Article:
The 12 Best Games On Facebook

You joined Facebook, which just proves Zuckerberg’s plan is working. Whatever it is.

First, it was people tagging you.

Then poking you. (Or maybe it was vice versa. Whatevs.)

Soon after, your feed got the ‘Villes virus with people needing stuff. Rather than run away, you’re following your curiosity into the gaming wilds of Facebook. To quote a title that’s not on the ginormous social network, it’s dangerous to go alone. Take these games with you.

Update 26/12/12: You might have noticed that the names of the games showing up in your Facebook newsfeed have changed. Sure, some are the same titles with a 2 tacked on, but others look more clever or intriguing than the ones that have come before. Want to see the latest in what’s actually worth playing on the big blue social network? Read on.

Angry Birds Star Wars

Yes, yes… you’re all aghast. “How could they?!” But, as we’ve said elsewhere Angry Birds Star Wars is actually a smart infusion of gameplay ideas from the beloved film property and Rovio’s inescapable game series. The Facebook version adds leaderboards so you can compete with friends and a weekly challenge designed to keep you coming back. This is an Angry Birds game that deserves your respect. Search your feelings. You know it to be true.

A Good Match for: Power-up lovers. ABSW doles out a bunch of cool Skywalker-themed items, like a Blaster Droid that fires laser bolts as you fly through the air. Gear like that and the Thermal Detonator — which acts as a sticky grenade on the pigs’ shaky architecture — make it feel like you’ve got a Rebel Alliance arsenal at your fingertips.

Not for Those Who Want: Angry Birds to go away. This latest release is just further evidence that there’s no corner of the world Rovio’s fat flyers won’t seep into. Start building that bunker.

Here’s how it looks in action.

Play on Facebook.

Marvel: Avengers Alliance

Avengers Alliance is a turn-based role-playing game featuring the entire Marvel Comics Universe. You’re an agent of S.H.I.E.L.D., tasked with assembling the mightiest team of super humans the world has ever seen. Collect iconic super heroes as if they were stickers and deploy them on missions to take down the forces of evil. Research new weapons to aid in old school RPG battles with an easy-to-grasp rock-paper-scissors combat mechanic. Revel in the control a man or woman in a black business suit has over the most powerful beings in the universe.

A Good Match for: Comic book fans. There’s not much in the way of comic book-related games on Facebook at the moment, and none of them are quite this good. Next to the classic four-player arcade game, this is probably the best Avengers video game going.

Not for Those Who Want: Action. This is an old school turn-based RPG. Cyclops, Iron Man, and Captain America stand on one side of the screen, taking turns with the enemy issuing simple battle commands. They gain experience. They level up. It’s a more thoughtful way of beating the heck out of the bad guys.

Here’s how it looks in action.

Play on Facebook.

Bubble Witch Saga

Bubble Witch Saga marries the colourful bubble-popping action of Bust-a-Move with a skee ball-like scoring system and creates a truly engrossing gaming experience. There are more than 150 levels to unlock and conquer, your progress tracked on a colourful map filled with all of your friends.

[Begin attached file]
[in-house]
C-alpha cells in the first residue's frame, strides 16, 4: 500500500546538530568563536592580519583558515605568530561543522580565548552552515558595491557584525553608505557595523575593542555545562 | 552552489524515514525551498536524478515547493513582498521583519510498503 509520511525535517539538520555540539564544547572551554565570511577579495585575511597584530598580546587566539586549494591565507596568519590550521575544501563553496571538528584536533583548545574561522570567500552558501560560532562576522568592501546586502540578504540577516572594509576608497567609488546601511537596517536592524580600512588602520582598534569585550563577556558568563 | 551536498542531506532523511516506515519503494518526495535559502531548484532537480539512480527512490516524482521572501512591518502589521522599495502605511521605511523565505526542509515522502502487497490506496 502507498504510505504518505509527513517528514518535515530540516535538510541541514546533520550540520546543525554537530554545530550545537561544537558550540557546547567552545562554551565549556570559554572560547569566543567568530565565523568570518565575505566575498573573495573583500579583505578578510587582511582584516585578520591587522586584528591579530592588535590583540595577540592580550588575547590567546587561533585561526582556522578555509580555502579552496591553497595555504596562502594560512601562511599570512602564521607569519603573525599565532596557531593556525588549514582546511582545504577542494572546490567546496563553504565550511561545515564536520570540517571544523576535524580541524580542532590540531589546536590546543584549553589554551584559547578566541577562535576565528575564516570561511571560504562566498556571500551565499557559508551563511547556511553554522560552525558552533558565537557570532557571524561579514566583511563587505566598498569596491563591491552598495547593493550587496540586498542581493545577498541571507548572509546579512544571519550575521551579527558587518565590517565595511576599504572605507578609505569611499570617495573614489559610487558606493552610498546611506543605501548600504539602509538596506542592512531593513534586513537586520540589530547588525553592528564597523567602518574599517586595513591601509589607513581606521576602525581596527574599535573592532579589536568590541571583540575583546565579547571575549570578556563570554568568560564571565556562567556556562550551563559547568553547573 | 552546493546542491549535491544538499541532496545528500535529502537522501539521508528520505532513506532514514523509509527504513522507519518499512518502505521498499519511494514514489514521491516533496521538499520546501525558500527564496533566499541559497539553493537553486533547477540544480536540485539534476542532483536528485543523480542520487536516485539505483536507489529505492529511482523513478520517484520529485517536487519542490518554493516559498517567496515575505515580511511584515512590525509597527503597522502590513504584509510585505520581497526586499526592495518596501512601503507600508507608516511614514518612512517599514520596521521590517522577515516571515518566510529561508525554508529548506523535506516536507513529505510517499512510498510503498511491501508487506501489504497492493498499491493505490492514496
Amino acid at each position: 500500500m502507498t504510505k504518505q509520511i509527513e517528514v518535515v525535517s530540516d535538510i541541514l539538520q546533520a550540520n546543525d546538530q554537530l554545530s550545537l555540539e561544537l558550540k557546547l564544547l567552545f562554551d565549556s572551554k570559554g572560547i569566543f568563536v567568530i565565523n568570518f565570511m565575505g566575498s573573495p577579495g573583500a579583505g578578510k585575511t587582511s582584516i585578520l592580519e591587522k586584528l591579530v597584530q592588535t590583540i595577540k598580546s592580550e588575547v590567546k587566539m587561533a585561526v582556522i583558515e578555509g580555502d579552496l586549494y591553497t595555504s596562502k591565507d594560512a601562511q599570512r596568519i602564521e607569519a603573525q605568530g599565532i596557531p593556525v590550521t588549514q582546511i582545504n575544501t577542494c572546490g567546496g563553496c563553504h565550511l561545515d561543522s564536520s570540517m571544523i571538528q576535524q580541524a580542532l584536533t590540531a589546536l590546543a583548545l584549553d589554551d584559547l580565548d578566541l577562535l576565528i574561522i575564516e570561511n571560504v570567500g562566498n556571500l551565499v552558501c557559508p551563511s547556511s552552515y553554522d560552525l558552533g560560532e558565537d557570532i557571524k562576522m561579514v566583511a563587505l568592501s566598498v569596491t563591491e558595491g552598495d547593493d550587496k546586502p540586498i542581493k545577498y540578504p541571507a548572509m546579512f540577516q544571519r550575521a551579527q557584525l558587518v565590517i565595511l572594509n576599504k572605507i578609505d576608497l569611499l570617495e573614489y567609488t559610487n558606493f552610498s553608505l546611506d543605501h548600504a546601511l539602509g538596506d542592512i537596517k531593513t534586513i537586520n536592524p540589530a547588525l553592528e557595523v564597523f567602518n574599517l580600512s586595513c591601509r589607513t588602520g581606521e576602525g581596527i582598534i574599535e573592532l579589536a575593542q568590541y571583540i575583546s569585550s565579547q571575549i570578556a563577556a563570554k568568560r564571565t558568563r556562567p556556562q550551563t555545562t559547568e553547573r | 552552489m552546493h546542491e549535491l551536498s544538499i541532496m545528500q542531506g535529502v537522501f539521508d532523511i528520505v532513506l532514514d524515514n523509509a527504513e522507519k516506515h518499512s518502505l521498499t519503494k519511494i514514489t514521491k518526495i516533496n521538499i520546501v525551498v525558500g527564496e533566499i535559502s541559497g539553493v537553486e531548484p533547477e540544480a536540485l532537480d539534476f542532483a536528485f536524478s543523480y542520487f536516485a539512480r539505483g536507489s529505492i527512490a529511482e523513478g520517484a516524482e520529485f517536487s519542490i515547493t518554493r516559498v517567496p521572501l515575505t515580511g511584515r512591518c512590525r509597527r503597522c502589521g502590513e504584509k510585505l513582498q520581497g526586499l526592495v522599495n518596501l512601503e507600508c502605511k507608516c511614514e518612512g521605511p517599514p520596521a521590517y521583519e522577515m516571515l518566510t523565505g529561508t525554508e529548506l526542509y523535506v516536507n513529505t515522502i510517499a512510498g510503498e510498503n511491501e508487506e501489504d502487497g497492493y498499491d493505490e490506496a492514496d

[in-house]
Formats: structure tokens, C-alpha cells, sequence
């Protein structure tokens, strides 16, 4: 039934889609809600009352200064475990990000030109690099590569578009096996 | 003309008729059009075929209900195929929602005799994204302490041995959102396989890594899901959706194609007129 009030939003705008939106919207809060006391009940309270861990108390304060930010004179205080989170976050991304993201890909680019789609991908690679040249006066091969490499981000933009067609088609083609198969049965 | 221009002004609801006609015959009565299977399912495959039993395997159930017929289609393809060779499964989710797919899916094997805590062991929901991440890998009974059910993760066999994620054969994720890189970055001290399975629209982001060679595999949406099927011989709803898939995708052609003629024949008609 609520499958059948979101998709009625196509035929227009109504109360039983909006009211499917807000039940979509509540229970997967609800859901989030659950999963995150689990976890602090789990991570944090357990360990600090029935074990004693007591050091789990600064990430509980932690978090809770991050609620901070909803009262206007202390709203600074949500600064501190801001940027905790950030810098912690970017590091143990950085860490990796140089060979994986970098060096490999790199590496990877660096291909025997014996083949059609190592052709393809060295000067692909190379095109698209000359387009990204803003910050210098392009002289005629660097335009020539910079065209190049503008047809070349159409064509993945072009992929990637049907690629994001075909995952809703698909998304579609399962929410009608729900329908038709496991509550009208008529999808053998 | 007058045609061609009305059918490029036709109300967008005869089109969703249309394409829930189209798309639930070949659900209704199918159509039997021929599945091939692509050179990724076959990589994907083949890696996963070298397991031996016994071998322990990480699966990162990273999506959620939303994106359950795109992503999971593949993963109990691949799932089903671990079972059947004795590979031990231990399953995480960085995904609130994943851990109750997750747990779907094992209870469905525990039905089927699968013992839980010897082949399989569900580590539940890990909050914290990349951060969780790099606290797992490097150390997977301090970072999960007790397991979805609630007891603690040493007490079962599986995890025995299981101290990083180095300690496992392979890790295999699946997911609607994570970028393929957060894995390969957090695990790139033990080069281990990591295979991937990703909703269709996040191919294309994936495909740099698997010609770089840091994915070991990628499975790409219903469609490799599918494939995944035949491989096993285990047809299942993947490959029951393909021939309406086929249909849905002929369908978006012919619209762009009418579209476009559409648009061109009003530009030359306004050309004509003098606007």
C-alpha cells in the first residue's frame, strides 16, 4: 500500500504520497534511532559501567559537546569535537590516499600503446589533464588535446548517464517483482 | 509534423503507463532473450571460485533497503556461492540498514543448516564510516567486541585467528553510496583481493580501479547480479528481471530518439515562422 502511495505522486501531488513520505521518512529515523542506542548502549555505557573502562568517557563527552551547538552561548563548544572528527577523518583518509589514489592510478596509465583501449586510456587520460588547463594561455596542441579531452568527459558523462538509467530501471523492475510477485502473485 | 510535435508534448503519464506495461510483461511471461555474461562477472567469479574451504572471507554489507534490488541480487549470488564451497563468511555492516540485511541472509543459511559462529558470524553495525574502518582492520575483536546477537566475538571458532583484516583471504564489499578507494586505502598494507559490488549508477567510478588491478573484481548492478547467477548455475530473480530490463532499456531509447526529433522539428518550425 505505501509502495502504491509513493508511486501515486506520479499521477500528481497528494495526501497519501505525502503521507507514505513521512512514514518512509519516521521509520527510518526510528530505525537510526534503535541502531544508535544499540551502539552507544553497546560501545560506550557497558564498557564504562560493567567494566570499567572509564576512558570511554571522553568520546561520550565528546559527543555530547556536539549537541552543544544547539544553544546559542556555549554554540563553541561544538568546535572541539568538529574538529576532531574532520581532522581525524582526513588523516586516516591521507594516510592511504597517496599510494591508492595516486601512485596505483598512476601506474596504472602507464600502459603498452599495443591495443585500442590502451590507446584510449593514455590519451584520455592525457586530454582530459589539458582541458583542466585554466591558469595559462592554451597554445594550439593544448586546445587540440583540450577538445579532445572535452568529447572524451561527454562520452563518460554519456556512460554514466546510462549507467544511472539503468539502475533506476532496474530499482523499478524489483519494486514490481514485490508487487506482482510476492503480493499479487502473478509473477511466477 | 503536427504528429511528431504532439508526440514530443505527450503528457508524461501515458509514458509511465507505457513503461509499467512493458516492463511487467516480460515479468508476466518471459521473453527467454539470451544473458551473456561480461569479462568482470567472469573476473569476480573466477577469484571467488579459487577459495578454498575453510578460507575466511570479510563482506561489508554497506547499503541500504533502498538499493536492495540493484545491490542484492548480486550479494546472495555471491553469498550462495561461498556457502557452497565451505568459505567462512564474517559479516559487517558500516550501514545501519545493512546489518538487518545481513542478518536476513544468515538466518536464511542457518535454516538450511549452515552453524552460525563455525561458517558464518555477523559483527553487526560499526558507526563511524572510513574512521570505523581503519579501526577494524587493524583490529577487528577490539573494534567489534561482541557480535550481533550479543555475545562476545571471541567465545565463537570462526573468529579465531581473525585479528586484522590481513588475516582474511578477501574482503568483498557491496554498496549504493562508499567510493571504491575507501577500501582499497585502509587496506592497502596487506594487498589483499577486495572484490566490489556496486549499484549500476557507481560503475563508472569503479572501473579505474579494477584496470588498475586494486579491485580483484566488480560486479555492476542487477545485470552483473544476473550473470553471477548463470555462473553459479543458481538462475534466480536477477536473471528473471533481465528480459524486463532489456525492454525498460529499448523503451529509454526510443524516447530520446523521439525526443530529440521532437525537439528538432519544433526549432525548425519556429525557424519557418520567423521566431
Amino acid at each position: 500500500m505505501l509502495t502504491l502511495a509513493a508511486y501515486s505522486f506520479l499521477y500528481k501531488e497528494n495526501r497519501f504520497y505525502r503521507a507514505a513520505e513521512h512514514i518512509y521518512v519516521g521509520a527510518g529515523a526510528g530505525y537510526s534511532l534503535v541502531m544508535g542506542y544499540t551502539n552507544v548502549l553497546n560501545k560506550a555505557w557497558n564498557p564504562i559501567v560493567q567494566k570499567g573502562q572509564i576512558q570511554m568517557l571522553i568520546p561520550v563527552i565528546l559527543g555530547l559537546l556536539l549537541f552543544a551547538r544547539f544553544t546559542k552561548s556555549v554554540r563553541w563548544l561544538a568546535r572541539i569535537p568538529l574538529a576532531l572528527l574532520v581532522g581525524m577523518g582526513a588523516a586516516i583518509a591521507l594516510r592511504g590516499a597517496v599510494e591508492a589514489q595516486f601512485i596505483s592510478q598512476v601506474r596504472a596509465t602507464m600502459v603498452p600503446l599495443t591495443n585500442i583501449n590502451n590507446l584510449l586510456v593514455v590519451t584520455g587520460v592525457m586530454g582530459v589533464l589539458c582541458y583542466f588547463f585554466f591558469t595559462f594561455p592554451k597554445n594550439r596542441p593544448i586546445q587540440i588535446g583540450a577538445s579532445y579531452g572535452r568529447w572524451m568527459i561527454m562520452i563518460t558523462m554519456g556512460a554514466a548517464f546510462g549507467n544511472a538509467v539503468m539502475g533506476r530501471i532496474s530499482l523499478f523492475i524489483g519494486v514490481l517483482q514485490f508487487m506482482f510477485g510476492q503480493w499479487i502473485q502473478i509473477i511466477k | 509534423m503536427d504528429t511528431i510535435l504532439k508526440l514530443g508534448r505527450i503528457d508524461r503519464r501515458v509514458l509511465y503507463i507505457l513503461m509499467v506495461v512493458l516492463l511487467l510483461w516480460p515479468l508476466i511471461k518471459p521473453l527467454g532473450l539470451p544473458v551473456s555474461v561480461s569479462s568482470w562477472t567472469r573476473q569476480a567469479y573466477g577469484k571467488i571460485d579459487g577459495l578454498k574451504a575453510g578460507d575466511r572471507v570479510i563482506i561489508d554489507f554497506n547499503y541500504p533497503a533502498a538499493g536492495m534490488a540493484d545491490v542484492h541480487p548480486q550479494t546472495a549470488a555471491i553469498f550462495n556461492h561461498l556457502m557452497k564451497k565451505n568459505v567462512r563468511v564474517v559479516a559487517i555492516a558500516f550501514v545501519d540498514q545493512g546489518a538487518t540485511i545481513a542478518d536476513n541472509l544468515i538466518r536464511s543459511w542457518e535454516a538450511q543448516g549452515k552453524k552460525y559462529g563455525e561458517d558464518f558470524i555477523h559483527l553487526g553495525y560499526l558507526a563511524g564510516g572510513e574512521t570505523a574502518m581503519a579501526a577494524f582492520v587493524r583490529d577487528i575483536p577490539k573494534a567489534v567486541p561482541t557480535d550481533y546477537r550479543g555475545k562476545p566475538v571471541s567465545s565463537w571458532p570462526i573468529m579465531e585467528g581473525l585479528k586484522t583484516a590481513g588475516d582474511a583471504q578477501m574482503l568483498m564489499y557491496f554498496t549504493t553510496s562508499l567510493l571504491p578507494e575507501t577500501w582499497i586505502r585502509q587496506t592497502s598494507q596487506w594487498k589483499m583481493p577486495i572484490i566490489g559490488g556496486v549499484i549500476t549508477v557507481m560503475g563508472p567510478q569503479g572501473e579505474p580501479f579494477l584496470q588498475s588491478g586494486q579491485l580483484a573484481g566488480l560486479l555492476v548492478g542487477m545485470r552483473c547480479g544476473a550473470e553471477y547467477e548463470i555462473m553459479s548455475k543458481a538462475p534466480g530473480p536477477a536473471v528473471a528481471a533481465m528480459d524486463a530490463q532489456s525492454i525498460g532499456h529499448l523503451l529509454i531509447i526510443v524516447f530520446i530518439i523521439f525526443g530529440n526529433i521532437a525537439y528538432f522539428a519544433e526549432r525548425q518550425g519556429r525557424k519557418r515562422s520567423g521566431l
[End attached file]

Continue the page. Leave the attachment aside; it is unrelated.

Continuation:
A Good Match for: Puzzle fans that aren’t afraid to try, try again. Bubble Witch Saga starts off easy but gets challenging real quick. As new obstacles are added to the game’s playfields you’ll spend less and less time progressing and more and more getting incredibly close to beating a level and then failing miserably. The moment when you finally take down a tough level is glorious, but you’ve got to work for it.

Not for Those Who Want: Immediate reward. They will love the first 10 levels or so but might crumble once the going gets tough.

Here’s how it looks in action.

Play on Facebook.

Empires & Allies

This Zynga game finally realised a proper purpose for the virtual real estate you build on Facebook: to make that aeroplanes rain death on your frenemies. Invading your friends’ towns starts a turn-based conflict that happens on land, sea or air. Who needs crops?

A Good Match for: Advance Wars fans. Who knows when Nintendo’s going to update its classic strategy franchise? E&A‘s a good substitute — complete with storyline and boss fights — that you can play with dedicated hardware.

Not for Those Who Want: A solo experience. You still need friends to wage war against. So get ready to piss some acquaintance off and get to fighting it out.

Here’s how it looks in action.

Play on Facebook.

Farmville 2

Farmville. It’s the game that seemed to exemplify everything that was annoying about social games on Facebook: a transparent scheme that limited how much progress you could make to ensure you’d be coming back for more, unless you bugged friends or paid cash to speed things up. The sequel to Zynga’s big hit deepens the complexity — crops can be crafted to feed animals, lumber goes into new buildings — so that it feels more interconnected. The hated energy mechanic is gone, too, which means you keep tweaking your virtual farm as much as you want.

A Good Match for: People pressed for time. You can click around your virtual livestock and crops for as little as ten minutes and set up a series of advancing moves that pay off big time when you check in later.

Not for Those Who Want: Rewards for playing the first Farmville. You won’t reap any benefits from all that time you sank into the preceding game in this series. An odd misstep for a game that relies so heavily on a network sensibility.

Here’s how it looks in action.

Play on Facebook.

The Grinns Tale